“I’m trying to teach loose leash walking…” she pleaded, “But I’m struggling.”
She went on to explain how, no matter the volume of treats she fed her dog, and regardless of what they were (at times she carried raw meat with her on her walks!) nothing really seemed to click. And when her dog wanted to sniff something, he’d inevitably drag her to it.
She was hitting a brick wall, and she was about to give up.
The truth is, loose leash walking is one of the more challenging behaviors to teach, especially if your goal is to do it without special collars, equipment, or force.
It’s not that it can’t be done…it can! It’s simply that it requires a significant amount of patience, and some serious consistency to get right.
That, and a willingness to admit that, simply put, we aren’t dogs.
Check it out…
We all have expectations about what that perfect walk with our dogs should look like.
Do me a favor…
Close your eyes and picture it.
What do you see?
If you’re anything like me, you think about a relaxing stroll around your neighborhood or on a local trail…
You and your dog move together…
You’re both calm, happy and enjoying your time outside.
Your dog isn’t a robot, marching emotionless at your side, ears slicked back and completely controlled…
But on the other hand, your dog isn’t dragging you into every bush, up to every tree, or across streets to meet other dogs…
Your dog WANTS to stick with you.
Now, think about this…
When your dog closes his eyes and envisions that perfect walk, he sees something far different than plodding along at a mind-numbingly slow pace as you dawdle and entirely ignore all of the amazing sights and smells the environment has to offer.
Simply put, he isn’t hardwired to see your daily walk in the same way you do.
So what do you do?
Start by cutting your dog some slack, and adjust your expectations. Then, spend time teaching your dog how to walk calmly on lead.
That said, the entire endeavor can be easier said than done.
And if fact, many well-intentioned dog owners try day in and day out to teach and reinforce leash walking, only to have their family companion continue to drag them over to every tree, and bush they encounter on their walk.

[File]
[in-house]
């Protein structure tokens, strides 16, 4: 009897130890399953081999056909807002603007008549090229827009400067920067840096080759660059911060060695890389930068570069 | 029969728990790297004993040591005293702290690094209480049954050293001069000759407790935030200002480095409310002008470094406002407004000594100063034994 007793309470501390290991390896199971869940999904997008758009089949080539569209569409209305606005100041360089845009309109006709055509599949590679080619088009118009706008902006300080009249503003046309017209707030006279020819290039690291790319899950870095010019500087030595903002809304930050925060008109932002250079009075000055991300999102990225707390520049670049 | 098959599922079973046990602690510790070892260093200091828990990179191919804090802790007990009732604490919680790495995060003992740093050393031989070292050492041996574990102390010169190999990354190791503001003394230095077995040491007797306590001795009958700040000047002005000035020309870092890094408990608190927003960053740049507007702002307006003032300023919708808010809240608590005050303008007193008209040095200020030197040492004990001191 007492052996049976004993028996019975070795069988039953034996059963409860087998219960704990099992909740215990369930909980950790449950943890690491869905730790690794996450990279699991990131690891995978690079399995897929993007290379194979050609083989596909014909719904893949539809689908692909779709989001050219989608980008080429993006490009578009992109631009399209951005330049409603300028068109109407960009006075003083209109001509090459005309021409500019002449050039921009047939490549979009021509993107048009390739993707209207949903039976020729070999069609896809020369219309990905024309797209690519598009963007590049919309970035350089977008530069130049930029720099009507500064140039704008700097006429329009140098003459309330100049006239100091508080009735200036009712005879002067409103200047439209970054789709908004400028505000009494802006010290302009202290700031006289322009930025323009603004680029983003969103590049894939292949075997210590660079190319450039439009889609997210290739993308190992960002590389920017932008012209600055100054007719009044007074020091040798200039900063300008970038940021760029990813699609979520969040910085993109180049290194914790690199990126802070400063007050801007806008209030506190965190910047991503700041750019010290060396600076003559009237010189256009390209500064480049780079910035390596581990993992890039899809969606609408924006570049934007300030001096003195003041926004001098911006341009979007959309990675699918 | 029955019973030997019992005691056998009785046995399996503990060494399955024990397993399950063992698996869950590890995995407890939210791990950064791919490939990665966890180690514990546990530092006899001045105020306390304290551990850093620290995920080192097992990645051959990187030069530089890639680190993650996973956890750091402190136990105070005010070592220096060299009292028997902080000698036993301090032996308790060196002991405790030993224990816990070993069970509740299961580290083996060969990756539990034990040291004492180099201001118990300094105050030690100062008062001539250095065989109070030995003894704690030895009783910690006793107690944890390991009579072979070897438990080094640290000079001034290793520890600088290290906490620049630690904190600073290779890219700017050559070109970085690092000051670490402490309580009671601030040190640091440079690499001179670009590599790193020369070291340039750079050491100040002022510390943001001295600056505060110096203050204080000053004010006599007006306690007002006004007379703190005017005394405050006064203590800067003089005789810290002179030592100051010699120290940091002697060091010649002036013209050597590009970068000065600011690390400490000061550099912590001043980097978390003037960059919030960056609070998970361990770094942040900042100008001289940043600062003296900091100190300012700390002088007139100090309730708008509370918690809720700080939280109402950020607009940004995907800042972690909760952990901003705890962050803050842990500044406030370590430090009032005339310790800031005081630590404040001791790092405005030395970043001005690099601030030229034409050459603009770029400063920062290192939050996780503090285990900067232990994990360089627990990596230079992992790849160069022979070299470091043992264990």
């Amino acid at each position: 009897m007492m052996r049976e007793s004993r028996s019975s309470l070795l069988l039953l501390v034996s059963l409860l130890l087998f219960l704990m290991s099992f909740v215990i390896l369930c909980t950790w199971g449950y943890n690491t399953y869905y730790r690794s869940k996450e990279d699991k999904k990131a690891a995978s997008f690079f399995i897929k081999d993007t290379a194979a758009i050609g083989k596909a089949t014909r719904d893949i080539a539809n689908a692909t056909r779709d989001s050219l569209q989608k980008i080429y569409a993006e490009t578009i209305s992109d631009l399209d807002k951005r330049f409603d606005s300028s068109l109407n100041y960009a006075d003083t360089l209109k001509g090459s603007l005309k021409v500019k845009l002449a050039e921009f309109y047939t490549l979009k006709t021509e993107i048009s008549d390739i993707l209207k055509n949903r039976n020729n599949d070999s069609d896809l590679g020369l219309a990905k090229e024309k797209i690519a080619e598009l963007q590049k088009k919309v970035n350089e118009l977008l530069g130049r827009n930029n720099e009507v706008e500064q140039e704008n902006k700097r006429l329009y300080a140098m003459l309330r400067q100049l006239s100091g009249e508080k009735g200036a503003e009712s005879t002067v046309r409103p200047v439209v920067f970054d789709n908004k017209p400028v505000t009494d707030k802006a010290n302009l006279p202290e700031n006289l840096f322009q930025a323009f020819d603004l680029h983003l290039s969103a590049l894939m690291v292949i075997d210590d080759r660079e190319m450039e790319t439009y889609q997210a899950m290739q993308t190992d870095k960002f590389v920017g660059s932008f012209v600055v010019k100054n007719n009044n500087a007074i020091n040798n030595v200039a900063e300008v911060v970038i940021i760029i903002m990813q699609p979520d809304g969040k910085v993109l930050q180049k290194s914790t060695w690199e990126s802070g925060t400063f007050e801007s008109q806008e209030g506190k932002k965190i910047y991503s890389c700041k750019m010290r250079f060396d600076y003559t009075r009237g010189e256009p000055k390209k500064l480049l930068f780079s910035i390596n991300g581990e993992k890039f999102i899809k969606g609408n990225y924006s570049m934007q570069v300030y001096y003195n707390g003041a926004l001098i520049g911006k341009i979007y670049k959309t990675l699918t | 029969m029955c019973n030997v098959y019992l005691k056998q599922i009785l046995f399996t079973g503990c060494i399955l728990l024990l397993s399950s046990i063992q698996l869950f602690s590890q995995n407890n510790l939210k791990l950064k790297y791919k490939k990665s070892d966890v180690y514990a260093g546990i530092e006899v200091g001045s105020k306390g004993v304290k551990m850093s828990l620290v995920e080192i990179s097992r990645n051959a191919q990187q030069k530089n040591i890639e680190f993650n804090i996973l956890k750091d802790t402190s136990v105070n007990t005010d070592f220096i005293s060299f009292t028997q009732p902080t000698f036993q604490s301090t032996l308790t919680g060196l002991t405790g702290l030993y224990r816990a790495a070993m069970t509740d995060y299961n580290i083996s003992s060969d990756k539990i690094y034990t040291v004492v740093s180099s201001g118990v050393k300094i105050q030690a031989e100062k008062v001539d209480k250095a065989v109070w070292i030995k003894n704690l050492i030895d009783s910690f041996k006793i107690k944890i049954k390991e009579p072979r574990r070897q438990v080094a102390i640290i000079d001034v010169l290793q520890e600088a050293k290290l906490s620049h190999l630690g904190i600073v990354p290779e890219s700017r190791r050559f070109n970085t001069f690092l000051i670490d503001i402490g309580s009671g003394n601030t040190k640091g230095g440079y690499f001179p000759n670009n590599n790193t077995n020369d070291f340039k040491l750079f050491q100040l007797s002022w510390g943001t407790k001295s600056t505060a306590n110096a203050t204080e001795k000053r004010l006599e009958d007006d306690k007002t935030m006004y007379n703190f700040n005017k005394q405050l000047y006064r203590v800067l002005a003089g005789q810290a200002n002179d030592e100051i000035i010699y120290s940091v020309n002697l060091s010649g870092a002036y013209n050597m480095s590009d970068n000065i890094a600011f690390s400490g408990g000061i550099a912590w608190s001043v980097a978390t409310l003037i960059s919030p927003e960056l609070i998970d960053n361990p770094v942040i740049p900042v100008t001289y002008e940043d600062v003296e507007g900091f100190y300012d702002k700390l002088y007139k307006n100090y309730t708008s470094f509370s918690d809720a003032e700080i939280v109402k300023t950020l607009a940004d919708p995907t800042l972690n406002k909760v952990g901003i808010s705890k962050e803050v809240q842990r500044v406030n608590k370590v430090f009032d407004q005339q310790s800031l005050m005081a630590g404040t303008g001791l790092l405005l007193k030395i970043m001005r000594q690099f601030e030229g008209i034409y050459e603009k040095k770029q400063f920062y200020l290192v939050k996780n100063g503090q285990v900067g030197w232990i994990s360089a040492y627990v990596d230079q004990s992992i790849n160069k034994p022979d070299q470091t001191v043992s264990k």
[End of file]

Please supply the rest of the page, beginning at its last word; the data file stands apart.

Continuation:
They reward their dog for staying next to them, but those rewards don’t seem to be working…
Their dog might snatch the treat and race out to sniff immediately after…
Or they might not seem to fully grasp what those treats actually mean.
So here are a few tips to help you master that loose leash walk, without having to rely on special collars or tools…
No 1 – Reward what you want
This sounds simple enough. I mean, basic behavior science says that if you reward the behaviors you want, they’ll stick around. The problem is, we tend to focus all of our rewards on our dog when we are trying to fix a problem, rather than celebrating them when they aren’t doing anything wrong.
Do This: When your dog is maintaining slack in the leash, capture the behavior with a word (any word will do so long as you use the same word every time, and so long as that word doesn’t mean anything else to your dog) and then drop a treat on the ground, in line with your leg on whichever side your dog usually walks on. Use rewards your dog loves, and drop treats frequently – especially in the beginning. You can space them out once your dog gets the hang of things.
No. 2 – Punish what you don’t
Okay okay, the word “punish” can feel a little harsh. But stay with me for a minute. When you’re walking your dog, he/she wants to go FORWARD. So when your dog pulls on the leash, take that reward away (this is in essence, a punishment).
Do This: If your dog pulls on the leash, immediately stop and pretend you are a tree. Don’t move forward until your dog CHOOSES to alleviate tension on the lead. You can wait for your dog to back up a few steps or turn and look at you. Whatever criteria you choose, just be consistent with it so that your dog learns that pulling = STOP and not pulling = GO!
No. 3 – Make Your Dog Commit
It’s not uncommon, especially for those with a lot of get up and go, for dogs to figure out a pattern. You stop, they back up and then immediately surge forward. So before you “reward” your dog by resuming forward momentum, make sure your dog is committed to maintaining a slack leash.
Do This: When your dog alleviates tension on the lead or turns to look at you, praise them in a low, calming tone. In your head, count to 3 and make sure they maintain slack on the leash. If they do, you can start moving forward again.
No 4 – Don’t reward mistakes
It seems simple enough, but in practice, it’s quite common for dog owners to inadvertently reward their dog’s mistakes.
Here’s what it looks like:
The dog pulls, so the dog owner stops. The dog takes a step back, alleviating tension on the leash. The dog owner gives the dog a treat and then starts walking forward again.
The problem with this scenario is that the dog learns that the fastest path to a reward is through pulling. They think to themselves, “I ONLY get the opportunity to back up and get a treat if I pull.” So pulling becomes part of the behavior we are rewarding.
Do This: If your dog makes a mistake and pulls on the leash, and you freeze, don’t immediately treat your dog. Instead, make sure you can log a minimum of 5 steps with your dog walking on a slack leash before offering another food reward. This way the reward is far enough removed from the mistake so that your dog doesn’t form the wrong association.
It’s not uncommon for us to hold perceptions about what the perfect walk with our dogs looks like. And far too often, we simply pop the leash on our dog and expect them to automatically think the same way we do.
But remember, your dog isn’t hardwired to have the same views of that daily walk.
So spend time adjusting your expectations. So that you can spend time giving your dog the skills he needs to adjust his too.